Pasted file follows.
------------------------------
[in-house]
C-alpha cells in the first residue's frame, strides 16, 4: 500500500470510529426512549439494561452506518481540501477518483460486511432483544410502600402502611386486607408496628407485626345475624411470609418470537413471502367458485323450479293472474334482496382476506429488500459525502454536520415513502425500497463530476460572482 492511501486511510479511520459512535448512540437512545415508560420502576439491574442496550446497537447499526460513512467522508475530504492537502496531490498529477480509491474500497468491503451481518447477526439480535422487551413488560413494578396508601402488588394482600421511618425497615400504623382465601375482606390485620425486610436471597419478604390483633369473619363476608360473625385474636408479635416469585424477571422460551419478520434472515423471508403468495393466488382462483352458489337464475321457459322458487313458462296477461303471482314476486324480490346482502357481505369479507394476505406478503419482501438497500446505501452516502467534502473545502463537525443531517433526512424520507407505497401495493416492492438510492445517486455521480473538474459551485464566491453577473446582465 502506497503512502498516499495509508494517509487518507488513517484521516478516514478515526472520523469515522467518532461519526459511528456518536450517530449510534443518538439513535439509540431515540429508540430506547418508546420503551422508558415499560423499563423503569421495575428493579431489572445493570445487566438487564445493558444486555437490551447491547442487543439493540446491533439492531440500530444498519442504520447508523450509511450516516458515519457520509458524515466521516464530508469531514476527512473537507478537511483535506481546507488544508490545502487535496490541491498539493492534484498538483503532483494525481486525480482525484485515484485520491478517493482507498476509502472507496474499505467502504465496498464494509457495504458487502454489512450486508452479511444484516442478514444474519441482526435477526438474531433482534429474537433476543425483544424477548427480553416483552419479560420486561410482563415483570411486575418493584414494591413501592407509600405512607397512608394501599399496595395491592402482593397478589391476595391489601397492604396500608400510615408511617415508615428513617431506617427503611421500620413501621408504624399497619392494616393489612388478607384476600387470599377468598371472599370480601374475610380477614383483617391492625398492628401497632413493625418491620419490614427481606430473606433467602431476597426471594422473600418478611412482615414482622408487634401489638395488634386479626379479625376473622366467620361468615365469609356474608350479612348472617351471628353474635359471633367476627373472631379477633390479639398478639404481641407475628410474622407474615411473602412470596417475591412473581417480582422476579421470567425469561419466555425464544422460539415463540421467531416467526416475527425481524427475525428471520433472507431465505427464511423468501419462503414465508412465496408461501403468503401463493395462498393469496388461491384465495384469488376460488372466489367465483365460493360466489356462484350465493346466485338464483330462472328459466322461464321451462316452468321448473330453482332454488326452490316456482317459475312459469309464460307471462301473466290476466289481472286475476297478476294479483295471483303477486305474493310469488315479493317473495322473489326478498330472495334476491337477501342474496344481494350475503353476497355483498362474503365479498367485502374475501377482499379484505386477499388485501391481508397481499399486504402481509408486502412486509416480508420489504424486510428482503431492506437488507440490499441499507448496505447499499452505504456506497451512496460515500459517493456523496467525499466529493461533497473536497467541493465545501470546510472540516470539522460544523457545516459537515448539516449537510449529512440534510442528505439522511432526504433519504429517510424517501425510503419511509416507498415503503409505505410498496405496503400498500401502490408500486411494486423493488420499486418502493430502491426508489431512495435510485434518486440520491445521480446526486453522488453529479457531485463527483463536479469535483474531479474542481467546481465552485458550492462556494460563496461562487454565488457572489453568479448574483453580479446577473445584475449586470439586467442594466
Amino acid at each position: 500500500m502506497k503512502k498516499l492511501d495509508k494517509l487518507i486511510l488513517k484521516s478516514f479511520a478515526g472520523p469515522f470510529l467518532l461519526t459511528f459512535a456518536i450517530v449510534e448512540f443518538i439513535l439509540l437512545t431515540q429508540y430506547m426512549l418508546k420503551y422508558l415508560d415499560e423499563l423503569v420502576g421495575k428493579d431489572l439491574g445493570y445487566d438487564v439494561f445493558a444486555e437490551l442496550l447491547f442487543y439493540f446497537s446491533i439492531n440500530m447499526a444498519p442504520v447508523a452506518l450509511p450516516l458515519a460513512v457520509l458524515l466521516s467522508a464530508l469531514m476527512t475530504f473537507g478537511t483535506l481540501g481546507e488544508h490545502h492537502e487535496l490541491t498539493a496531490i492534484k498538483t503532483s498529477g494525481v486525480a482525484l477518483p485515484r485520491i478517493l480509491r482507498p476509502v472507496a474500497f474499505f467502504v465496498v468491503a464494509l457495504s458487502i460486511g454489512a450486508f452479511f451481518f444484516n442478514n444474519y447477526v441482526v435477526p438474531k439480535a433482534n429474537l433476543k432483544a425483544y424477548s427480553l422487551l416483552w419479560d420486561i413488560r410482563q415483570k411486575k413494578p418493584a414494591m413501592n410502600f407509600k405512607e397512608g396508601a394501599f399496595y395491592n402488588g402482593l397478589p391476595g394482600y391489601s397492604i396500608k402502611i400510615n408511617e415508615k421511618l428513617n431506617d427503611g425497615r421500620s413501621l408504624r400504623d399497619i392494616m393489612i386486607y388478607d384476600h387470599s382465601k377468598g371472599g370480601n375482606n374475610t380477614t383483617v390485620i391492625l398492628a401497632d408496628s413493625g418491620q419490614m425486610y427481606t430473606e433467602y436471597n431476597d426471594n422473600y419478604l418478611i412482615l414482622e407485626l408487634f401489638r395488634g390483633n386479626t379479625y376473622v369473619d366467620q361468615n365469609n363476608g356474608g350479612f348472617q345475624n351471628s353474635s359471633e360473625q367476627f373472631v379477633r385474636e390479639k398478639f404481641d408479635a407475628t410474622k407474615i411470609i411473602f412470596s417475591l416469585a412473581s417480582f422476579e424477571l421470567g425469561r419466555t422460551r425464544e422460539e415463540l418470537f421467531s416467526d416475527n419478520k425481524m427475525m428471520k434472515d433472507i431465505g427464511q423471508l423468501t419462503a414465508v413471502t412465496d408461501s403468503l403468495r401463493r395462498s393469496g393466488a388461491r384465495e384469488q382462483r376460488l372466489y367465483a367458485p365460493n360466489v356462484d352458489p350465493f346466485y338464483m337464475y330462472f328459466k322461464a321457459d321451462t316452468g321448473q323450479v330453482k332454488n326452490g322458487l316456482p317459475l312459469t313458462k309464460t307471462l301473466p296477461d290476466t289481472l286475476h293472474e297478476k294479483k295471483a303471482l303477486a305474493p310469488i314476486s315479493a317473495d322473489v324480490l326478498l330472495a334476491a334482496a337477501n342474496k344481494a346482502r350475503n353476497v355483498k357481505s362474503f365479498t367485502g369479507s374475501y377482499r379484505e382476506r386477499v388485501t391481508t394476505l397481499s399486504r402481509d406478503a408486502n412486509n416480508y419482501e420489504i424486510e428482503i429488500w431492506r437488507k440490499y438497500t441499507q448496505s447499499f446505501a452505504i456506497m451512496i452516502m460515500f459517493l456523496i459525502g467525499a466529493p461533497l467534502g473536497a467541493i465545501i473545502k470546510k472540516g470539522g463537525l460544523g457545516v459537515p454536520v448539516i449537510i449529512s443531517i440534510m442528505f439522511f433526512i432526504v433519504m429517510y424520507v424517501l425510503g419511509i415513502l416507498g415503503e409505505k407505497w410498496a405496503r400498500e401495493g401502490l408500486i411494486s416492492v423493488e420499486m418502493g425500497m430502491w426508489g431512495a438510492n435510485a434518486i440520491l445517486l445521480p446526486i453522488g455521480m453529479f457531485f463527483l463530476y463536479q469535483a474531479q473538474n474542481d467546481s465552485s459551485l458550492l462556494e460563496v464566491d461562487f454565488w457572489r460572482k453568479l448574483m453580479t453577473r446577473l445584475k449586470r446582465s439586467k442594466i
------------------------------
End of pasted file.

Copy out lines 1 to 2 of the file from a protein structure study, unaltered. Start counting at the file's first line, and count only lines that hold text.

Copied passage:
[in-house]
C-alpha cells in the first residue's frame, strides 16, 4: 500500500470510529426512549439494561452506518481540501477518483460486511432483544410502600402502611386486607408496628407485626345475624411470609418470537413471502367458485323450479293472474334482496382476506429488500459525502454536520415513502425500497463530476460572482 492511501486511510479511520459512535448512540437512545415508560420502576439491574442496550446497537447499526460513512467522508475530504492537502496531490498529477480509491474500497468491503451481518447477526439480535422487551413488560413494578396508601402488588394482600421511618425497615400504623382465601375482606390485620425486610436471597419478604390483633369473619363476608360473625385474636408479635416469585424477571422460551419478520434472515423471508403468495393466488382462483352458489337464475321457459322458487313458462296477461303471482314476486324480490346482502357481505369479507394476505406478503419482501438497500446505501452516502467534502473545502463537525443531517433526512424520507407505497401495493416492492438510492445517486455521480473538474459551485464566491453577473446582465 502506497503512502498516499495509508494517509487518507488513517484521516478516514478515526472520523469515522467518532461519526459511528456518536450517530449510534443518538439513535439509540431515540429508540430506547418508546420503551422508558415499560423499563423503569421495575428493579431489572445493570445487566438487564445493558444486555437490551447491547442487543439493540446491533439492531440500530444498519442504520447508523450509511450516516458515519457520509458524515466521516464530508469531514476527512473537507478537511483535506481546507488544508490545502487535496490541491498539493492534484498538483503532483494525481486525480482525484485515484485520491478517493482507498476509502472507496474499505467502504465496498464494509457495504458487502454489512450486508452479511444484516442478514444474519441482526435477526438474531433482534429474537433476543425483544424477548427480553416483552419479560420486561410482563415483570411486575418493584414494591413501592407509600405512607397512608394501599399496595395491592402482593397478589391476595391489601397492604396500608400510615408511617415508615428513617431506617427503611421500620413501621408504624399497619392494616393489612388478607384476600387470599377468598371472599370480601374475610380477614383483617391492625398492628401497632413493625418491620419490614427481606430473606433467602431476597426471594422473600418478611412482615414482622408487634401489638395488634386479626379479625376473622366467620361468615365469609356474608350479612348472617351471628353474635359471633367476627373472631379477633390479639398478639404481641407475628410474622407474615411473602412470596417475591412473581417480582422476579421470567425469561419466555425464544422460539415463540421467531416467526416475527425481524427475525428471520433472507431465505427464511423468501419462503414465508412465496408461501403468503401463493395462498393469496388461491384465495384469488376460488372466489367465483365460493360466489356462484350465493346466485338464483330462472328459466322461464321451462316452468321448473330453482332454488326452490316456482317459475312459469309464460307471462301473466290476466289481472286475476297478476294479483295471483303477486305474493310469488315479493317473495322473489326478498330472495334476491337477501342474496344481494350475503353476497355483498362474503365479498367485502374475501377482499379484505386477499388485501391481508397481499399486504402481509408486502412486509416480508420489504424486510428482503431492506437488507440490499441499507448496505447499499452505504456506497451512496460515500459517493456523496467525499466529493461533497473536497467541493465545501470546510472540516470539522460544523457545516459537515448539516449537510449529512440534510442528505439522511432526504433519504429517510424517501425510503419511509416507498415503503409505505410498496405496503400498500401502490408500486411494486423493488420499486418502493430502491426508489431512495435510485434518486440520491445521480446526486453522488453529479457531485463527483463536479469535483474531479474542481467546481465552485458550492462556494460563496461562487454565488457572489453568479448574483453580479446577473445584475449586470439586467442594466